William Blake, known for his renowned work during the Romantic era, earned a spot as one of the best known poets in the English language. Having had many spiritual visions, William Blake was inspired to incorporate his visions into his work. Among his works lie Songs of Innocence and Songs of Experience which exemplify different states of the human soul.
In his work The Chimney Sweeper, he uses the depiction of two small boys who are occupied with chimney sweeping to embody the human inclination towards having hope and the human inclination towards giving up. Child labor was especially common during this time as many parents were obliged to sell their children into child labor, particularly chimney sweeping. Two chimney sweepers are the subjects of both of Blake’s poems.
A young boy named Tom Dacre is the subject in “The Chimney Sweeper” from Songs of Innocence. In complete harmony with nature and God, Songs of innocence set out on imaginative vision of the state of innocence. In part one of the Chimney Sweeper, the tone is hopeful though it illustrates a boy who spends his lifetime chimney sweeping. During this oppression, he holds on to hope as his innocence makes him unaware of the cruel conditions he is actually living.
Having had no experience other than the life he lives as a sweeper, he holds on to hope not only for himself but for all other chimney sweepers. The poetic pun used when the child cries “Weep, weep, weep” draws a similarity to the words sweep, sweep, sweep accentuating the innocence of his mindset. He is unable to comprehend the world he lives in and therefore holds on to hope as he sees angels that eventually come to rescue him. The angel’s visit to Tom causes the poem to end in with a sound of hope.
In contrast, the boy in Songs of Experience- The Chimney Sweeper, is completely aware of his surroundings and so displays a jaded attitude towards his circumstance. Instead of using religion as a comfort, he belittles the idea as he refers to it as false hope meanwhile attacking those who follow it.
Songs of experience show how life challenges, corrupts and destroy it. He knows what it’s like to have suffered and since it is all he knows in, he believes that there is no hope. When he cries “Weep, weep, weep” he cries in the “notes of woe” which can be deciphered into the “notes of a curse” making him completely aware that he was destined to suffer. This poem ends with the narrator claiming that one cannot even look to the heavens for hope. Not even “God and his Priest and King” can be turned to for help.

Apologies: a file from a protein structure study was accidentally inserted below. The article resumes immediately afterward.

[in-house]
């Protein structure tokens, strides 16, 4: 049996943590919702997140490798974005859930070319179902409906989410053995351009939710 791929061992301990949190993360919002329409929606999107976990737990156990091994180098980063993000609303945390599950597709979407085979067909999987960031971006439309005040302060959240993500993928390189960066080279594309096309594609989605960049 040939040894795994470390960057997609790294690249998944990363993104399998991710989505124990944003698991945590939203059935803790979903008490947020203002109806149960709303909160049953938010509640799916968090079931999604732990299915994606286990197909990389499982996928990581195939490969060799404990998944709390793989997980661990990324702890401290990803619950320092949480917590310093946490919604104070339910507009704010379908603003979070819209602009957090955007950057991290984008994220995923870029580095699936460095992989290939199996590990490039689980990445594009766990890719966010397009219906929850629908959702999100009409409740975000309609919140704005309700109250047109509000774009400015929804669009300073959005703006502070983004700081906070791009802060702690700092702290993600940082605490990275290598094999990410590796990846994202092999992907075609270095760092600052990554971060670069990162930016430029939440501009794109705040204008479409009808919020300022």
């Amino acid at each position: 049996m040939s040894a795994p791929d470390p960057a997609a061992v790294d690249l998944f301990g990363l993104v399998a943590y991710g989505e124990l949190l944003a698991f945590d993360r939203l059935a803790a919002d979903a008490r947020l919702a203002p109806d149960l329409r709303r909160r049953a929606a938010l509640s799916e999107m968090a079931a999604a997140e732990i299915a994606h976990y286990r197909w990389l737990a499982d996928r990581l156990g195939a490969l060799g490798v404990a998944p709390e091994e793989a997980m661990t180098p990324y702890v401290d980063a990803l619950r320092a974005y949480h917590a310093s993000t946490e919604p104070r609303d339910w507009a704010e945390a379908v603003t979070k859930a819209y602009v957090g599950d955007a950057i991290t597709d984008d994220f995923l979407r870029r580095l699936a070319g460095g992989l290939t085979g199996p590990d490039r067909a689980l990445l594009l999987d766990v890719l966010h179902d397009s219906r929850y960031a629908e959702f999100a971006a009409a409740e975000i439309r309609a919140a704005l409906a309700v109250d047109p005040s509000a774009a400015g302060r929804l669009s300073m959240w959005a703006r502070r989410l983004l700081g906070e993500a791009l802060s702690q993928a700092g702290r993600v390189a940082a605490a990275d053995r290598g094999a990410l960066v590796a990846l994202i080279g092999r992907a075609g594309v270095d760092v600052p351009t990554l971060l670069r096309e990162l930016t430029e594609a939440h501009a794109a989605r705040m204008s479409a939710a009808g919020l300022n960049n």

In comparison, both poems exert the poetic device of imagery. One boy is described to be dressed in soot; covered in black due to the smoke of the chimney. Imagery is also used when it comes to the usage of names. In the Songs of Innocence poem, names such as Tom, Dick, and Joe are used because the boy has learned to make friends in the business of struggle. This helps the child seem as if he doesn’t view chimney sweeping as terrible of a job as does the second child. In the Songs of Experience poem, names were not mentioned giving the idea that this child sweeper doesn’t view the job as hanging with his friends. His job was more of an imprisonment than anything else.
In synthesis, though these poems vaguely portray what it is to have hope and not have hope, the idea of the poems show the archetypal vision of human life – ‘Innocence’ and ‘Experience’. These can have drastic effects on how humans view their situations and circumstances. Lack of experience, or knowledge may mean to be ignorant towards what is going on as was the boy in Songs of innocence. This is where the saying “Ignorance is bliss” takes effect. Having this ignorance kept him motivated and happy during his oppression whereas somebody with life experience would have opted in giving up being that they know what it is like to continually suffer and have no solution.